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Preparing for college tips

Preparing for college tips...

Preparing for college: Finances

There are costs that go beyond tuition, fees and books. There are also opportunities that can have a cost associated with them and aren't often, such as:


For a student that is living off campus, whether it is at home or in an apartment, there are traveling fees to and from campus to think about. Students will also have to consider parking on campus and mishaps, such as having to pay for a parking ticket. Budgeting for gas, maintenance, and repairs will be needed. For out-of-state students, thinking about traveling back home for the holidays or special family events can add up in cost.

Clubs and organizations

The best way to get connected to your new campus is to get involved. Becoming a member of a club or organization will not only help boost your resume, but will also help you feel connected to other students on campus. Some organizations have fees associated with membership or will have events or items that can cost extra money.

The unexpected

Trips to the campus health clinic, dropping your phone or having a computer that needs new anti-virus are some of the unexpected things that can come up during a student’s time on campus. It is always good to have a savings for when these unplanned events arrive.

Personal items

Personal items range from buying shampoo to going out to dinner for a friends' birthday. Some may be needed more than others, but all may seem important to a student. Budgeting for these things can help ease some stress later.

Online resources

Paying for college can be stressful, especially as an entering first year student. Here are some resources that can help students and parents ease the stress and answer questions surrounding paying for college.

  • My College Money Plan is a website designed at Wichita State to help college students and parents across the nation to learn more about finances surrounding college. It also offers tutorials on different financial subjects.
  • Money Moments was created by a collaboration from ASU, Financial Aid and Scholarship Services, and MidFirst Bank to help ASU students learn more about loans, budget, savings, etc.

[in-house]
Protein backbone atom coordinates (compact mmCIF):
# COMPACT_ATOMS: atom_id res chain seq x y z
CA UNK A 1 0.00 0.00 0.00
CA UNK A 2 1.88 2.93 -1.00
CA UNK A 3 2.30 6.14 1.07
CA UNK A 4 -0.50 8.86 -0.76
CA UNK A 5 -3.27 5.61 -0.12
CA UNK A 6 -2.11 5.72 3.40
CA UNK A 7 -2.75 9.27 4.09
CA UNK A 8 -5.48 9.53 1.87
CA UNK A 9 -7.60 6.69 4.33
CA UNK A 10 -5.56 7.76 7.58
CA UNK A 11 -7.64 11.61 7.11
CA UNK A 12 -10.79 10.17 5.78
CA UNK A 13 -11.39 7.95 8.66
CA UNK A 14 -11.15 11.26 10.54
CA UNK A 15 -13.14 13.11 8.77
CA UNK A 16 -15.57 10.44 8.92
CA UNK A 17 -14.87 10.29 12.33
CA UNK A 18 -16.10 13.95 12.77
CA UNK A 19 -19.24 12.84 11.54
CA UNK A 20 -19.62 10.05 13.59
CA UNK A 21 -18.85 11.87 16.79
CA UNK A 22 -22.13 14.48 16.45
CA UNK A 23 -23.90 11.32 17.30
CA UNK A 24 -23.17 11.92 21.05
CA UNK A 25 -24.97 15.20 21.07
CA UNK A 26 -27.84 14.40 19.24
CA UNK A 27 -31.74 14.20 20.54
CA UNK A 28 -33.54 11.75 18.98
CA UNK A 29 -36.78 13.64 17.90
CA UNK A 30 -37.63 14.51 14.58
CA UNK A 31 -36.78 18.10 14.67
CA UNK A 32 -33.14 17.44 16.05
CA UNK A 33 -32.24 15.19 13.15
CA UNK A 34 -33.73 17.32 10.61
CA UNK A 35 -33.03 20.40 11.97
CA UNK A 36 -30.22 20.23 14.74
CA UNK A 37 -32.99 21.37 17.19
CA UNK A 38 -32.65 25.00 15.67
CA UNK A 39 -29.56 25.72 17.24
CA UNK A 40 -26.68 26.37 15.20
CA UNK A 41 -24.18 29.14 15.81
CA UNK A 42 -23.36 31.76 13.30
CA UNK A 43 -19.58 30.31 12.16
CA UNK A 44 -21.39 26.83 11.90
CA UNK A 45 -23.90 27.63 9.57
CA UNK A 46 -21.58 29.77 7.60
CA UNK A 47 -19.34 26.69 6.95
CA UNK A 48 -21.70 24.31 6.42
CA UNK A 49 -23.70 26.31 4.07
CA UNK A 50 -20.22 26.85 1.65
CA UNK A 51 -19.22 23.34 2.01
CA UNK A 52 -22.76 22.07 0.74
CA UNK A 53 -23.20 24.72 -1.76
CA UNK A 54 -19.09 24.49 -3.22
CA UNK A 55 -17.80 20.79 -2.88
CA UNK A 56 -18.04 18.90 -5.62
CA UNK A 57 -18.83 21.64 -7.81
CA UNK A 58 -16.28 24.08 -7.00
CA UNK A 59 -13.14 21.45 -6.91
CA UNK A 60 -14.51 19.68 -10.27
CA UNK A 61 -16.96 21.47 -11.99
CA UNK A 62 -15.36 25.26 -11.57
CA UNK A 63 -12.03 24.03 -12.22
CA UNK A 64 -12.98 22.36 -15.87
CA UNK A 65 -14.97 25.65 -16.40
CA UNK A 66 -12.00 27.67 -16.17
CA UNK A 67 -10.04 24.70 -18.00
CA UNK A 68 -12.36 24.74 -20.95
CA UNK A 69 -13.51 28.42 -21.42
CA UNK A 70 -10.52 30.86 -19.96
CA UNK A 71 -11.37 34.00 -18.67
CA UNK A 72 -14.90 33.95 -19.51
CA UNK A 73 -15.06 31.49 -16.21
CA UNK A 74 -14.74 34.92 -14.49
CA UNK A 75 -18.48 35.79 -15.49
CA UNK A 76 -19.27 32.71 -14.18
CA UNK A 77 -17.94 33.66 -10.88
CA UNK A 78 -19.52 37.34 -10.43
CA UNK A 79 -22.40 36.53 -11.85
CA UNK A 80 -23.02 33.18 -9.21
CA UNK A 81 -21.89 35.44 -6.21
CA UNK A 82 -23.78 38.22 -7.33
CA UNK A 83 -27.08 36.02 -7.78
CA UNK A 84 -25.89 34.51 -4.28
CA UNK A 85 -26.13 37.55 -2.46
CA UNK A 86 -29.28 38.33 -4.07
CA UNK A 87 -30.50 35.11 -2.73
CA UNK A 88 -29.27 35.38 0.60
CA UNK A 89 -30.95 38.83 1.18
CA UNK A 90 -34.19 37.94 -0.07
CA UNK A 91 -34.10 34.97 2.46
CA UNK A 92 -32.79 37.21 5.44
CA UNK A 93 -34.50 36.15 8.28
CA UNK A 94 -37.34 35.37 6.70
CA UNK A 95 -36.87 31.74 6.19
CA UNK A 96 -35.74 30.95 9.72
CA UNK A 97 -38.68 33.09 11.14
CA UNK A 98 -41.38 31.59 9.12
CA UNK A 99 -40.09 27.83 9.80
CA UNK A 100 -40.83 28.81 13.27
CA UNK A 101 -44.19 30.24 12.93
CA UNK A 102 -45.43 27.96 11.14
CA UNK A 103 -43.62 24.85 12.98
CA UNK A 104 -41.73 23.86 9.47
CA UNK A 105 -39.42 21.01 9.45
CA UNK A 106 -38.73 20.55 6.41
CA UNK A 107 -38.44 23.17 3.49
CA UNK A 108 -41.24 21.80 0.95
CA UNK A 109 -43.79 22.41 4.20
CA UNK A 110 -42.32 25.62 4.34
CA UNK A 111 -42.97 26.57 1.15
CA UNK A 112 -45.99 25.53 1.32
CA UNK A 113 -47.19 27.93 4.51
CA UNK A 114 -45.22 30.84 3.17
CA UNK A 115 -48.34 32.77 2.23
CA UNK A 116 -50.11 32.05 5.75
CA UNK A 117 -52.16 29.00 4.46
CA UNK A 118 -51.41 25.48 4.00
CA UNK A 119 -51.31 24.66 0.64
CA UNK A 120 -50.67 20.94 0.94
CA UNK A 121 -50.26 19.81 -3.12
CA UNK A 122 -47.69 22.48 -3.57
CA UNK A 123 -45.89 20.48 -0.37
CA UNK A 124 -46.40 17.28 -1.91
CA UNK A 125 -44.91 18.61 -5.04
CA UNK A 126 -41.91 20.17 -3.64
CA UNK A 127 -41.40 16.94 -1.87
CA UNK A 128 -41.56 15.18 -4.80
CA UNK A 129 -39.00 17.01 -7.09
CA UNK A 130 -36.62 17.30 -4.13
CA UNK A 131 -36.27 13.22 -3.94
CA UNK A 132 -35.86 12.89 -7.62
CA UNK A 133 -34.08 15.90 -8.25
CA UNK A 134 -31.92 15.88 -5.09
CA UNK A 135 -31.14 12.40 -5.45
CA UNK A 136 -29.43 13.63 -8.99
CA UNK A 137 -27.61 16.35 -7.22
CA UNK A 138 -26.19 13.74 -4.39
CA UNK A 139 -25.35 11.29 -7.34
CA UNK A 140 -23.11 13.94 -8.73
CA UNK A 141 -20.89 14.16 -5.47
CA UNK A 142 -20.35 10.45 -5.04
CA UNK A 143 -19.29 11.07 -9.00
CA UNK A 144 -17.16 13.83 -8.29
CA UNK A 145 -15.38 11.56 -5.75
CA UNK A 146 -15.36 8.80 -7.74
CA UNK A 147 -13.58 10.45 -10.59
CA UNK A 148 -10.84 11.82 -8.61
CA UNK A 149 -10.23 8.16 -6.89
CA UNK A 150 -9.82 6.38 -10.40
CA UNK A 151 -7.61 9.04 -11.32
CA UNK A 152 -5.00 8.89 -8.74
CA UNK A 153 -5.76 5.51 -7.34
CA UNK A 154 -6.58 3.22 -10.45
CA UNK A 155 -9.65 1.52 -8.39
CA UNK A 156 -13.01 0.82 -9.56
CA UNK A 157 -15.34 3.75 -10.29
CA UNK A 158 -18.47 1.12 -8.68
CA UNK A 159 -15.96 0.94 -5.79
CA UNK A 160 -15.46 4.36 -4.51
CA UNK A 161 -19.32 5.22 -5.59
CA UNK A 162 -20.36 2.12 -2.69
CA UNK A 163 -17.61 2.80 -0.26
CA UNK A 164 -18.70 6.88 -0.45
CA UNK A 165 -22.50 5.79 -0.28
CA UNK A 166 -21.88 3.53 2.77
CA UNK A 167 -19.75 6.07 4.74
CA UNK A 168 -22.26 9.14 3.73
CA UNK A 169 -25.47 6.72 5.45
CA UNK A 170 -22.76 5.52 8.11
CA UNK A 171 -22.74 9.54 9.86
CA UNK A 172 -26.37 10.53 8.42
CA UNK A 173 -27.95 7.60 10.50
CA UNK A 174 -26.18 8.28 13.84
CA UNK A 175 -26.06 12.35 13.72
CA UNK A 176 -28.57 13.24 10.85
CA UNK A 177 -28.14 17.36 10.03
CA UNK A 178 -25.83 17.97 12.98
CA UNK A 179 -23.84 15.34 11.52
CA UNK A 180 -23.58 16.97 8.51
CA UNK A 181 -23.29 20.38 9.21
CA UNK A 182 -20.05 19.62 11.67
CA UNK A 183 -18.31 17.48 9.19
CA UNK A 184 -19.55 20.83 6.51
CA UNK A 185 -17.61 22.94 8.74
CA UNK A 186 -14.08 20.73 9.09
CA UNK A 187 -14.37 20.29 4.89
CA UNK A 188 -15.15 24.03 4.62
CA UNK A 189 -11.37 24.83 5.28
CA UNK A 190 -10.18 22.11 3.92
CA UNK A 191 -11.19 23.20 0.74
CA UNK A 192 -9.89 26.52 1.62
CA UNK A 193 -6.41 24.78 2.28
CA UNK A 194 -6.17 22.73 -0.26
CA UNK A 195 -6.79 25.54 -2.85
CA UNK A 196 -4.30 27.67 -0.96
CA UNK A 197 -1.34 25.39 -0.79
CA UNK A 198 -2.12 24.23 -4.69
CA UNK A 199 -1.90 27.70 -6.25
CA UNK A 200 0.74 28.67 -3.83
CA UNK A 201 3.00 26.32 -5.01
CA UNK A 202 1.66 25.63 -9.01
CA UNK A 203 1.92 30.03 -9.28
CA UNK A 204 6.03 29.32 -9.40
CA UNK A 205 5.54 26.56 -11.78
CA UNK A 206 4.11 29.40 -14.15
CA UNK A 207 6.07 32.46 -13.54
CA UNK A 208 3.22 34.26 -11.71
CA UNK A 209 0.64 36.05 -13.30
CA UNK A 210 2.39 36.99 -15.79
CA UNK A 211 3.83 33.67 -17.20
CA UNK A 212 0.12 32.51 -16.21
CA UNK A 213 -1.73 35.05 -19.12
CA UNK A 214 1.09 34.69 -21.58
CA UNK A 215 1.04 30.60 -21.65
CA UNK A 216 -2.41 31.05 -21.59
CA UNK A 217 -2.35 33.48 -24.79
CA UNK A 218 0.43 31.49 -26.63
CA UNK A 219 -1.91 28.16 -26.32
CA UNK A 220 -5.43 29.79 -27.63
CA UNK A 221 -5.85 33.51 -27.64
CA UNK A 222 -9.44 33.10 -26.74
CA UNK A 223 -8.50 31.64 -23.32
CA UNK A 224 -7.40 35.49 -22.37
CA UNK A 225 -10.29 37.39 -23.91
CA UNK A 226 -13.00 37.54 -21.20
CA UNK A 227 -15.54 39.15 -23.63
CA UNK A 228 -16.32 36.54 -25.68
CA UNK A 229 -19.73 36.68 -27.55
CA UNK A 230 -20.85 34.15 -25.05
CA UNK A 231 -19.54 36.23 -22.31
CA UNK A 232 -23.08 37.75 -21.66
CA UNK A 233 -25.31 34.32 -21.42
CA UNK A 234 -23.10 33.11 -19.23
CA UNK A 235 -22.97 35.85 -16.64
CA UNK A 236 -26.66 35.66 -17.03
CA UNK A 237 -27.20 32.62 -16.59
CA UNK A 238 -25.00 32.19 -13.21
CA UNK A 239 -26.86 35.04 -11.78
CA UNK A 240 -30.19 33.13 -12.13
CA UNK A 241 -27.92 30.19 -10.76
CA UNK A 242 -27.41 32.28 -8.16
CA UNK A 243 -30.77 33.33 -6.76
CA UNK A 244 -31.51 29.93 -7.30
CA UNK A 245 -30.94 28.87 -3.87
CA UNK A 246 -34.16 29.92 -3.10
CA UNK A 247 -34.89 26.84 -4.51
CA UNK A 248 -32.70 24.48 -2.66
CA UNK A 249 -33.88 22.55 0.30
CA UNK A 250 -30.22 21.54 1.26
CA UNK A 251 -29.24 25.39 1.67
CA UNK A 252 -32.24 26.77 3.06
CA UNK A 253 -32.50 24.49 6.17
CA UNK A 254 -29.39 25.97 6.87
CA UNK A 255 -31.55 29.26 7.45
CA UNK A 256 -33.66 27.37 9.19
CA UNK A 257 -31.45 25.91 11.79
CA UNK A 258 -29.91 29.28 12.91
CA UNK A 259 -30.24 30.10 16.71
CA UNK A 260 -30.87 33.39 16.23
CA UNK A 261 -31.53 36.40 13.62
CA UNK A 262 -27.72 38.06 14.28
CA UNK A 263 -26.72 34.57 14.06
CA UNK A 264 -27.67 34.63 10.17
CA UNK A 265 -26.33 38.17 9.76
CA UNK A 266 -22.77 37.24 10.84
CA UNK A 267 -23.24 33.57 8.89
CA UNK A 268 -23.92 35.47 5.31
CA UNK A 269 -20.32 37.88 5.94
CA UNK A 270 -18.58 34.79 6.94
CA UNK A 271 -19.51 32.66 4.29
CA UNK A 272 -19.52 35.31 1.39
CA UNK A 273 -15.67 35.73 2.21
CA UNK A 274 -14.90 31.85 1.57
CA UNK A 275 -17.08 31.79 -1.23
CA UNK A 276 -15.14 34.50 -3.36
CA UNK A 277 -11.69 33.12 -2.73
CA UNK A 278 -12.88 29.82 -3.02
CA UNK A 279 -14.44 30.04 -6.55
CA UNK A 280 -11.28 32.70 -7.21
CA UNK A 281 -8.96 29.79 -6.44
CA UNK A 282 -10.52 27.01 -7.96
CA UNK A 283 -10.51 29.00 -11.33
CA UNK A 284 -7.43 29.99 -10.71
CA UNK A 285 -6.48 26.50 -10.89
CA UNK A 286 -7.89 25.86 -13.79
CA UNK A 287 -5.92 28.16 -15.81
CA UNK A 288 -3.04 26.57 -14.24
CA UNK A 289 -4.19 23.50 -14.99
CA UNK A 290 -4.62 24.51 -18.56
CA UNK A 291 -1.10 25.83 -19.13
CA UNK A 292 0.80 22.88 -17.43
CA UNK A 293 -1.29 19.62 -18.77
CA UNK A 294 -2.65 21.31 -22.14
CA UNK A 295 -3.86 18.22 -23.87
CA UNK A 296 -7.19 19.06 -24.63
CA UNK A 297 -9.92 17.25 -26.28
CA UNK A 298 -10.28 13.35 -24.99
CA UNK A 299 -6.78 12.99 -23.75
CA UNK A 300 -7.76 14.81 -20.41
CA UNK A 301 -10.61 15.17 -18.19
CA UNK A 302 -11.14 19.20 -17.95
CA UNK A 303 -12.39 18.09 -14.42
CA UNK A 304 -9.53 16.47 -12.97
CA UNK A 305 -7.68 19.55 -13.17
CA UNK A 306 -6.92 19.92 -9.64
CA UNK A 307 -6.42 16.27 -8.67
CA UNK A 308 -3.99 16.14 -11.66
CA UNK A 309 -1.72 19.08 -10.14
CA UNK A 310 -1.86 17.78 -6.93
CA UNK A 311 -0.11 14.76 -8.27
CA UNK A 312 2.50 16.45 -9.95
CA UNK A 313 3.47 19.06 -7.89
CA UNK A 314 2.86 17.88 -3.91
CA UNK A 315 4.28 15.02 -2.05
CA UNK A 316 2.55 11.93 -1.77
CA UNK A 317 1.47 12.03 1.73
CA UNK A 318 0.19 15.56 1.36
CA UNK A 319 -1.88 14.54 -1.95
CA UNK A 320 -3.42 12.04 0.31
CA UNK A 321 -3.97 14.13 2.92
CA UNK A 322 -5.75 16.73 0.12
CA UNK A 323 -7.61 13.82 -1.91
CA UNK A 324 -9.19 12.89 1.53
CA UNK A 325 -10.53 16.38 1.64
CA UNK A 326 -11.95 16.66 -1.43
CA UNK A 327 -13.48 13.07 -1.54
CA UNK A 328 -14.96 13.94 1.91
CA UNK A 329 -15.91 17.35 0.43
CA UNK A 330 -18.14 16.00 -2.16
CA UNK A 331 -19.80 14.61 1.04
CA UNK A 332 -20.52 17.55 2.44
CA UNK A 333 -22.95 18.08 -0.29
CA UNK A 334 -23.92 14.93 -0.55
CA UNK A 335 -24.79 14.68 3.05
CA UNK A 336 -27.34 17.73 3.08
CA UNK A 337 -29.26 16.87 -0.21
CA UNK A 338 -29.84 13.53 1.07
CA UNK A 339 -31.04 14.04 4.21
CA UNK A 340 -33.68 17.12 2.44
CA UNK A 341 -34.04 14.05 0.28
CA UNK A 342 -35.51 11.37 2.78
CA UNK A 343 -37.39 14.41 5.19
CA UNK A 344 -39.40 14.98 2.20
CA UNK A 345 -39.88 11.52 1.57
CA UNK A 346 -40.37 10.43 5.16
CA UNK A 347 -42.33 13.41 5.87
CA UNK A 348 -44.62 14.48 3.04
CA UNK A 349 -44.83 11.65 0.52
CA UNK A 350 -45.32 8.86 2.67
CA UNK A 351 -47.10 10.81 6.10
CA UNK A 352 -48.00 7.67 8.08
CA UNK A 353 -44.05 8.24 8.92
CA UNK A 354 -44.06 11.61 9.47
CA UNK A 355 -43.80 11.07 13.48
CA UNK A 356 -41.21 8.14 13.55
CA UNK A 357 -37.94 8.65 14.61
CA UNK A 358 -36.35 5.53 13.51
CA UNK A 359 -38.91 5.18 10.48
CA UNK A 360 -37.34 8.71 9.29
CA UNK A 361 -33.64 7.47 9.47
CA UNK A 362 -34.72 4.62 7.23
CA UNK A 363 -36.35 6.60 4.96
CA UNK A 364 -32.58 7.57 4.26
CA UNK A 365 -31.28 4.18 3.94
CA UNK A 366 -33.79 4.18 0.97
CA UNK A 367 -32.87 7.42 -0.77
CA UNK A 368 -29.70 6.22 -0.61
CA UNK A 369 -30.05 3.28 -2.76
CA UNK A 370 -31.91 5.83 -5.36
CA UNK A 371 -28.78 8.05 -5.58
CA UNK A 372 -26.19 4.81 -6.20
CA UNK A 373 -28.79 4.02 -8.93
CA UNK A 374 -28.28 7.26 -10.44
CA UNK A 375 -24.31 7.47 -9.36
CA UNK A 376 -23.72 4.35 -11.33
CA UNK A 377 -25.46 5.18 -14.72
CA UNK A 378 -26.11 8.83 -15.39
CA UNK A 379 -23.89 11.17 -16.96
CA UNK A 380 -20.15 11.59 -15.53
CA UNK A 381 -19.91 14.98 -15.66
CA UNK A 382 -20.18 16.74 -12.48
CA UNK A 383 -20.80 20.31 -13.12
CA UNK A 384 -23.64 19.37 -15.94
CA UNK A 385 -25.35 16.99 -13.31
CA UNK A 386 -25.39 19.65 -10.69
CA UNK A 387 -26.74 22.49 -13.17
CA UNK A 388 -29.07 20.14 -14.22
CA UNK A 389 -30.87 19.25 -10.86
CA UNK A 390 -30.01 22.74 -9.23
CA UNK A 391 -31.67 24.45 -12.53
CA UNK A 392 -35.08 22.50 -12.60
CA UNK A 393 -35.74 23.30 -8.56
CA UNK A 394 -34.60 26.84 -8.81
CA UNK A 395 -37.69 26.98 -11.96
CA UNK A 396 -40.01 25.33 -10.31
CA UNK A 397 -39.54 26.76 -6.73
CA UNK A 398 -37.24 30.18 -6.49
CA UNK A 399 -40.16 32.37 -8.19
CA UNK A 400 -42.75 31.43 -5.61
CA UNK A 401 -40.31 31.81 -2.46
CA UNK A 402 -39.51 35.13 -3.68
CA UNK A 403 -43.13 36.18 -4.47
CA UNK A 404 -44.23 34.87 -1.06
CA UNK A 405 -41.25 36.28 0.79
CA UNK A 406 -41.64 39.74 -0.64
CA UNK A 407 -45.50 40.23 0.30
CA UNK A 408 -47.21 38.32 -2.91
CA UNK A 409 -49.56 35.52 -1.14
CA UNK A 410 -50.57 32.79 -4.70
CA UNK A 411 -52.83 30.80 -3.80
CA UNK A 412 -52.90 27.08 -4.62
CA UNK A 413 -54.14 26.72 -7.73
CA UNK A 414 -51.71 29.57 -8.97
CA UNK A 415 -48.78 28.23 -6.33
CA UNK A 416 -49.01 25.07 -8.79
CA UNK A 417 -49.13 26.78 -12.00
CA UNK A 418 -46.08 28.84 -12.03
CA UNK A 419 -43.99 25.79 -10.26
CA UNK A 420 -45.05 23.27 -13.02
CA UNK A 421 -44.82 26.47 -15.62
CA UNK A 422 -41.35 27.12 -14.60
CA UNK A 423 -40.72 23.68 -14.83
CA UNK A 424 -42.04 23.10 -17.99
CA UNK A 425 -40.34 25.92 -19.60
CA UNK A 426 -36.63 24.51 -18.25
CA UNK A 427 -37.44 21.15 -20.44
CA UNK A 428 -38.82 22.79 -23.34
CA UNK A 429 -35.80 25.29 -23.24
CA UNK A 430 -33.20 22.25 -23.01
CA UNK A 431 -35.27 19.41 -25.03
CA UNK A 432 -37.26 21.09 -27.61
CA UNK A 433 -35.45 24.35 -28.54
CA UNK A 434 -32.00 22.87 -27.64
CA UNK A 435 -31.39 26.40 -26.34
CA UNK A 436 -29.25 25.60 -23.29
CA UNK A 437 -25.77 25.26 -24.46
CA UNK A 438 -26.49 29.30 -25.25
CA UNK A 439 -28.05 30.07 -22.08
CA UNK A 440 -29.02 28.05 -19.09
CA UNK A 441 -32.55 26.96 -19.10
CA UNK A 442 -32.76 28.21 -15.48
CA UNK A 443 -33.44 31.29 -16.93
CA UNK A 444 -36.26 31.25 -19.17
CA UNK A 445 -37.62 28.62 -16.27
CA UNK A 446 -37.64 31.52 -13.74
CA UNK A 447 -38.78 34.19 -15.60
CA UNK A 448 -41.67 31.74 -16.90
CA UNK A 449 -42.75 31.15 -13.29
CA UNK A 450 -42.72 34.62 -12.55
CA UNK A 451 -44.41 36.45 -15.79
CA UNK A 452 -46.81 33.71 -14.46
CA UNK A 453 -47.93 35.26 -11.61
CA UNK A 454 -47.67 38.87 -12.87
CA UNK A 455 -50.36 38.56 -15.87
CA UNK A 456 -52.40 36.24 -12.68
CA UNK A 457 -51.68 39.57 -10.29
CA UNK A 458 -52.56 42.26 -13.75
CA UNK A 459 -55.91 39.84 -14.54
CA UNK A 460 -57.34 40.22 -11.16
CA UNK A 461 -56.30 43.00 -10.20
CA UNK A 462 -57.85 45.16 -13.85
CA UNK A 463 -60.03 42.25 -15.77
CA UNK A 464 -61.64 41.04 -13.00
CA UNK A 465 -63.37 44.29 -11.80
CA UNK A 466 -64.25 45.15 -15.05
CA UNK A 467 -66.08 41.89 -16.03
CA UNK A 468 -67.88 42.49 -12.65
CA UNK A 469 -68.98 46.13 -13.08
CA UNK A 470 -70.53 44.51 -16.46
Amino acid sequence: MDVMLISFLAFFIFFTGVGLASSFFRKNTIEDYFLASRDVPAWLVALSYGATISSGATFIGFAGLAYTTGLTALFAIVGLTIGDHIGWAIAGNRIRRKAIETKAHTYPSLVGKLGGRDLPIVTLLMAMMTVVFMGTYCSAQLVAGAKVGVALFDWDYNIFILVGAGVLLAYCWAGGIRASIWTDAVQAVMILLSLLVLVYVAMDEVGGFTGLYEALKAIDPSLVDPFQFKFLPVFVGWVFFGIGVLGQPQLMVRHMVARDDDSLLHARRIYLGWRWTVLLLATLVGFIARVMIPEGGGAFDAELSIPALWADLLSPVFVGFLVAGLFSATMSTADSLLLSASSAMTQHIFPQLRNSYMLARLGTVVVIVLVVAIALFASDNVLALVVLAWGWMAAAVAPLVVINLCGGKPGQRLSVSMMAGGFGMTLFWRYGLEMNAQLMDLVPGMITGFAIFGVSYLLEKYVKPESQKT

Preparing for college: high school vs. college

College provides students with the opportunity to exercise their abilities as adults. It's the student’s responsibility to keep track of their grades. In high school, a student would usually be at school all day. As a college student, there may be only one class scheduled for that day. The theme in college is that there's more freedom than in high school. Use this freedom wisely! Here are some tips to help you stay successful in college

Get organized

A professor will hand out a syllabus (a packet of information explaining when topics will be discussed and when assignments are due). There will typical there will not be any announcements about when assignments are due, but the professor will entrust the students to keep up with the schedule on the syllabus. Get a planner and use it! Or, enter your assignments on your phone so that a notification will go off to remind you.

Schedule time to study

As mentioned before, there may be a day when there will only be one or two classes on your schedule. It can be very tempting to use the rest of the day to nap or hang out with friends. Beware that college is about retaining the information for yourself. There are no worksheets passed out during class or hardly and homework but to study and retain the information that was given in lecture. Taking time every day to go over the information will be less daunting. Make sure you find a study schedule that works for you.

Take initiative

In college, professors will talk about their office hours (this is time where they will be in their office and students can come in to ask any questions they may have about their grades, course content, etc.) and it will be up to the student to attend to them. Students that take the initiative and meet with their professor in their office hours will see that they personalized tutoring and have an opportunity to ask questions they may feel shy to ask in front of the whole class. Professor will get to know your name and be able to help you succeed in their course.

Tutoring is good

In high school, there seems to be a stigma around going to tutoring. In college, going to tutoring is the norm! There is a great amount of information to remember in college and tutoring helps ease the burden. Do not be afraid to look for help and to do it early on! Waiting until the last two weeks of school to get your grades in order is not the best choice. If you are proactive early on, there will be less stress about getting grades up.